When we look at ways for cryptocurrency to gain more traction as practical financial tools, we usually consider massive opportunities connected to retail and finance.
Most commonly, for instance, we consider the concept of cryptocurrency payments being embraced by Amazon — an idea with such significant potential the mere rumor can (and does) move the Bitcoin and altcoin markets. Similarly, there are often watchful eyes on major credit card companies, with leadership at MasterCard having hinted recently at crypto involvement in the near future.
While massive companies in retail and finance dominate these conversations though, there are some other avenues and industries through which cryptocurrency can still gain more day-to-day prominence. And one example that many have had their eyes on for some time now is the poker industry, where a real embrace of cryptocurrency would potentially engage tens of millions of people around the world.
As to why people look to poker for cryptocurrency adoption, there are two main reasons.
The first is that traditional payment methods within live casinos can burden players. As a Poker.org article on playing poker in a casino puts it, ATM fees are “usually a ripoff” in casinos, which continually frustrates people who forget to bring cash. Games run with cryptocurrency would rely instead on direct digital transfers for chips, and thus do away with both the need to have cash on hand and the need to use in-house ATMs.
The second reason is that cryptocurrency is also well suited to alleviate some gamers’ concerns with online poker. While leading sites in this category have fairly strong reputations, lots of new players are still a little bit uneasy entrusting personal and financial information to gaming sites when making deposits. Cryptocurrency would be seen by some of these gamers as offering new layers of protection and anonymity — not to mention it would lower fees and make transactions more efficient.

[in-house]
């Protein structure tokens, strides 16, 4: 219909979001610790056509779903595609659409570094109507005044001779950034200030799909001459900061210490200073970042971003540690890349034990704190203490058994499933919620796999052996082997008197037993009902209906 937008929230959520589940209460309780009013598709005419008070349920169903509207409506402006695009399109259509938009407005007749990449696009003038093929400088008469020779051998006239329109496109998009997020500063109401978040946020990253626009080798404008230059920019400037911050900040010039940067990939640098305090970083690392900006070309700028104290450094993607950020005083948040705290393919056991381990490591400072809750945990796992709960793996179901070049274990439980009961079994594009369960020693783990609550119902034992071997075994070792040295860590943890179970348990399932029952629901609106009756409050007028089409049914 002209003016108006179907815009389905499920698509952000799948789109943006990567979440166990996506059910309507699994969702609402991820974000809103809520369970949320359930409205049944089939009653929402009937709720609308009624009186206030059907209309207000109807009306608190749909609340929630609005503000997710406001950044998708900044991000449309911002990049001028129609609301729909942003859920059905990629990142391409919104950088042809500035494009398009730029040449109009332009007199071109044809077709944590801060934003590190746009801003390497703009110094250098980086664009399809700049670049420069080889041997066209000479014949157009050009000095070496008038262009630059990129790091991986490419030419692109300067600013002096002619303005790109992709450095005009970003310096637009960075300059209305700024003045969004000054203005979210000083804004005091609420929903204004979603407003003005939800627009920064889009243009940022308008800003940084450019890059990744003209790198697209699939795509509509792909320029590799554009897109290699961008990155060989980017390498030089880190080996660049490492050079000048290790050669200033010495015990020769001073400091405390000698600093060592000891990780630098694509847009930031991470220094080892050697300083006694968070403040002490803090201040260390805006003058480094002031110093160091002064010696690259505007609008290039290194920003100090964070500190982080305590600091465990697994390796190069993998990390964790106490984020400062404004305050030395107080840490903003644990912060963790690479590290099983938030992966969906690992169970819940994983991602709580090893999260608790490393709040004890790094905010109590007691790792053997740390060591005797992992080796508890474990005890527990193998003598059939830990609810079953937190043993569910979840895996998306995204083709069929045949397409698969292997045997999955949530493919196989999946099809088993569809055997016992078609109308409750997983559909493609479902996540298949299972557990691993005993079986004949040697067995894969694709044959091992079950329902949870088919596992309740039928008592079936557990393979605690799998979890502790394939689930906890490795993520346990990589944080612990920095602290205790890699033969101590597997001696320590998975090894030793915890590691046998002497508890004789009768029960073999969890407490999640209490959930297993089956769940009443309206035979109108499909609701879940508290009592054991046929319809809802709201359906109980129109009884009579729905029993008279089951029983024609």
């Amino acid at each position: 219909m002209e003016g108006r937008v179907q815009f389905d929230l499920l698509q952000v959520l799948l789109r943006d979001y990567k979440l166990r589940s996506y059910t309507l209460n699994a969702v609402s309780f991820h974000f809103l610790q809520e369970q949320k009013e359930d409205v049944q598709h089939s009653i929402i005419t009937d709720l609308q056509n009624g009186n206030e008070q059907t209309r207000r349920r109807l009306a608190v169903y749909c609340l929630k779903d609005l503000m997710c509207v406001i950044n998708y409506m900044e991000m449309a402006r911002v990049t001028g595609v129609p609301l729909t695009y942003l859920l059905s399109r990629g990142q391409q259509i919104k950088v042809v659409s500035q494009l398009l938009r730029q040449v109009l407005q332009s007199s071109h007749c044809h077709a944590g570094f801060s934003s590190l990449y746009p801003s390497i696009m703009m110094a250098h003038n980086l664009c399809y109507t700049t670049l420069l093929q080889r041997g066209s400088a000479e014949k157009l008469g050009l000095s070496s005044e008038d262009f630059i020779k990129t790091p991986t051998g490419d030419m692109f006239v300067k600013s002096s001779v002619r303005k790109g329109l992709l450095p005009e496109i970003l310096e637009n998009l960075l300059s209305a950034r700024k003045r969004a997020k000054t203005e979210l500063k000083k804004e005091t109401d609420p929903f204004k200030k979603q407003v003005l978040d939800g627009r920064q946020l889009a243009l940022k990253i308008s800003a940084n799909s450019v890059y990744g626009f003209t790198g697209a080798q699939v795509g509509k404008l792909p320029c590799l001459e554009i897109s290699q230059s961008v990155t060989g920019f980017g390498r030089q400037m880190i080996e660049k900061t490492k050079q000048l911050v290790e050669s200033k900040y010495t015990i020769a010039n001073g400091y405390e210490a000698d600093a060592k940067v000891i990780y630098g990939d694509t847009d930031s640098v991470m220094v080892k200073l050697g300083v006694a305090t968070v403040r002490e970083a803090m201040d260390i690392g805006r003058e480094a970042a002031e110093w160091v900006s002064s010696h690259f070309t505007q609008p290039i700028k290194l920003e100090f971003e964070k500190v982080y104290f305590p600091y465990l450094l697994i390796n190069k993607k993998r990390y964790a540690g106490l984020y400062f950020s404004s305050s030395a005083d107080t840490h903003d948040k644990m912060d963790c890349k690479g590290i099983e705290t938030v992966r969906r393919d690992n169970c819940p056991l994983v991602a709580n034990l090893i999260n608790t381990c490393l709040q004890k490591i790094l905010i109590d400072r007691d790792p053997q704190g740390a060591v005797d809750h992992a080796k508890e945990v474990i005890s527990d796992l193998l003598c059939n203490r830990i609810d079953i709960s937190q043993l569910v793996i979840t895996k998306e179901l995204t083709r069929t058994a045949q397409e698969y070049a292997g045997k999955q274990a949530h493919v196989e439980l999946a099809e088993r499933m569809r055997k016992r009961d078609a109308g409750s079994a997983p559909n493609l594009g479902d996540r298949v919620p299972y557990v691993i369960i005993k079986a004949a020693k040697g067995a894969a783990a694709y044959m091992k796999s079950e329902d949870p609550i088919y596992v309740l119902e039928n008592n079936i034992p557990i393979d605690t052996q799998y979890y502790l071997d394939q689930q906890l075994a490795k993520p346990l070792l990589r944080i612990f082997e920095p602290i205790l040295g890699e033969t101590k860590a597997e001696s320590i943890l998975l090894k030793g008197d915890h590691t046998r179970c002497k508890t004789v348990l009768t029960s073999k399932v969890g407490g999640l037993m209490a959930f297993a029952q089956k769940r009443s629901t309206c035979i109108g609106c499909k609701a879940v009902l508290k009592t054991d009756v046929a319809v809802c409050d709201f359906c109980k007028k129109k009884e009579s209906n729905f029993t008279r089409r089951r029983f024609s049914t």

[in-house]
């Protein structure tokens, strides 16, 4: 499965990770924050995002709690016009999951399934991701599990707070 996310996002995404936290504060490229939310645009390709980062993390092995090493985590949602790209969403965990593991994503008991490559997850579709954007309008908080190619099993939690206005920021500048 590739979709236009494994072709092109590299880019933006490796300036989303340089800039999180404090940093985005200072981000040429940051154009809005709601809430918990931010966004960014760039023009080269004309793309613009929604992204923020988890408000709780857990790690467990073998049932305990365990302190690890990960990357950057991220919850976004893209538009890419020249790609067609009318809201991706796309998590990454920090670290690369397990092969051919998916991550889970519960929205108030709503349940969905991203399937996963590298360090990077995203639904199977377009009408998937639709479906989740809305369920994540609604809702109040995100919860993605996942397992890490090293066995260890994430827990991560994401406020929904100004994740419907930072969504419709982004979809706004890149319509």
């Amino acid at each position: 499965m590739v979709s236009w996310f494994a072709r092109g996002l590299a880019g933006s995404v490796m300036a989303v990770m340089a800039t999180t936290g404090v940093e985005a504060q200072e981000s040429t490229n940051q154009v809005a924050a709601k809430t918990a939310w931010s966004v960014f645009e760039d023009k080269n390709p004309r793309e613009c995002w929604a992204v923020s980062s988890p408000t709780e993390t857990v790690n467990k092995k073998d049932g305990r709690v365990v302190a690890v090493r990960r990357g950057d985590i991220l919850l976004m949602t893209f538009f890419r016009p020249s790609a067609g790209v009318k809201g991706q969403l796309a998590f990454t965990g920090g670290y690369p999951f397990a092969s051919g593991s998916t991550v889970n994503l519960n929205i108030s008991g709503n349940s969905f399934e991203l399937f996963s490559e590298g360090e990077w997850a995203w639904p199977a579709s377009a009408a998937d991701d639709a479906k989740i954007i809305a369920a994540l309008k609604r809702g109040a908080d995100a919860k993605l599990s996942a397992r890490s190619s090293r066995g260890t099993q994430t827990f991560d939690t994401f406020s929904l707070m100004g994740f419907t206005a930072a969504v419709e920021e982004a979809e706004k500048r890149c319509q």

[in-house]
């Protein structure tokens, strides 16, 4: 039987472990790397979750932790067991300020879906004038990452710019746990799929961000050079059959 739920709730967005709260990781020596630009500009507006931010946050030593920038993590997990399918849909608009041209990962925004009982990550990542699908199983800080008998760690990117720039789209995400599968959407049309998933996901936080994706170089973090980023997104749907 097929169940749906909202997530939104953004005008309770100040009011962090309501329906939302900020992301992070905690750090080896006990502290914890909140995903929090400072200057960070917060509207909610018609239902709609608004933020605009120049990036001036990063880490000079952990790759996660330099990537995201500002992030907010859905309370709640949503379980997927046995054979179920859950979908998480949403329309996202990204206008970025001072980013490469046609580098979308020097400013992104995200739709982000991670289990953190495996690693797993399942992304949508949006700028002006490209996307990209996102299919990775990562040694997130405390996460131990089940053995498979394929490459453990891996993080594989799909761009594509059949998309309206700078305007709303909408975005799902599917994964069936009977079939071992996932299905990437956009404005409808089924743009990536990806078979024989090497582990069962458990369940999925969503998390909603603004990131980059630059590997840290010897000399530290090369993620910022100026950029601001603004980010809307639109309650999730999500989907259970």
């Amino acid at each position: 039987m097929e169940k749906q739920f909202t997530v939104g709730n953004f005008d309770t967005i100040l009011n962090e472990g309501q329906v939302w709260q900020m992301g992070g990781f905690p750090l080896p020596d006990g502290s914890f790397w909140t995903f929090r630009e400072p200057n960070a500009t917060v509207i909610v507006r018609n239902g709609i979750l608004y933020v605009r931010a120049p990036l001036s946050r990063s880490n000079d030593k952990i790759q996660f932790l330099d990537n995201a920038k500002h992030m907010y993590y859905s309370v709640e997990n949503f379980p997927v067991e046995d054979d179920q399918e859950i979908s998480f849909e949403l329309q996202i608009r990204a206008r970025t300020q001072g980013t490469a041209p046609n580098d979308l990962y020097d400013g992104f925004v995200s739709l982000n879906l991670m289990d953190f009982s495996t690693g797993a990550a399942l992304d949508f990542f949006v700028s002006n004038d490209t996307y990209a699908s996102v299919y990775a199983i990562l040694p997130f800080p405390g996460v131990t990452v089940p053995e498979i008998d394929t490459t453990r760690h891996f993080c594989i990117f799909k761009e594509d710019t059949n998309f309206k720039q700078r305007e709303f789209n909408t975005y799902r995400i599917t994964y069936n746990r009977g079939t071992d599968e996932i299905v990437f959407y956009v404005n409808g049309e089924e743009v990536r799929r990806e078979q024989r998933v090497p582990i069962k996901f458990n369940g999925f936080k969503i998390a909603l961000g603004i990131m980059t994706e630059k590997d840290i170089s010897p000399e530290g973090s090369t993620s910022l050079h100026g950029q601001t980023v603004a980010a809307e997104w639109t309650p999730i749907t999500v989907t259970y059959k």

These points comprise the logic of cryptocurrency moving into the poker industry. All of a sudden though, the concept is beginning to become a reality. We’ve seen cryptos trickling onto some fringe poker sites and new gaming platforms for a few years now. But a recent charity poker event featuring world-class players and crypto buy-ins may one day be looked at as having been part of the beginning o a more significant movement.
As reported by CoinRivet.com, this event was hosted by quant trading firm MGNR and featured pro poker player Tom Dwan as a headliner. Players bought into the game with $1,000 each in the form of the USDC stablecoin, with 50% of each buy-in going toward charity. It wasn’t the first event of its kind, but it was one of the most prominent, and it’s not hard at all to imagine it helping to spark a trend.
What this signifies is that pro players, major sponsors, and large charities are all getting involved with crypto-based poker. Additionally, the use of a stablecoin is noteworthy, given that this is a more stable version of the crypto concept that may be more appealing to game providers.
This is not to say that a single, USDC-driven charity poker game is going to move us immediately toward worldwide crypto transactions at poker sites and in casinos. At the same time though, it doesn’t seem far-fetched to see it as a sign of early progress toward that end.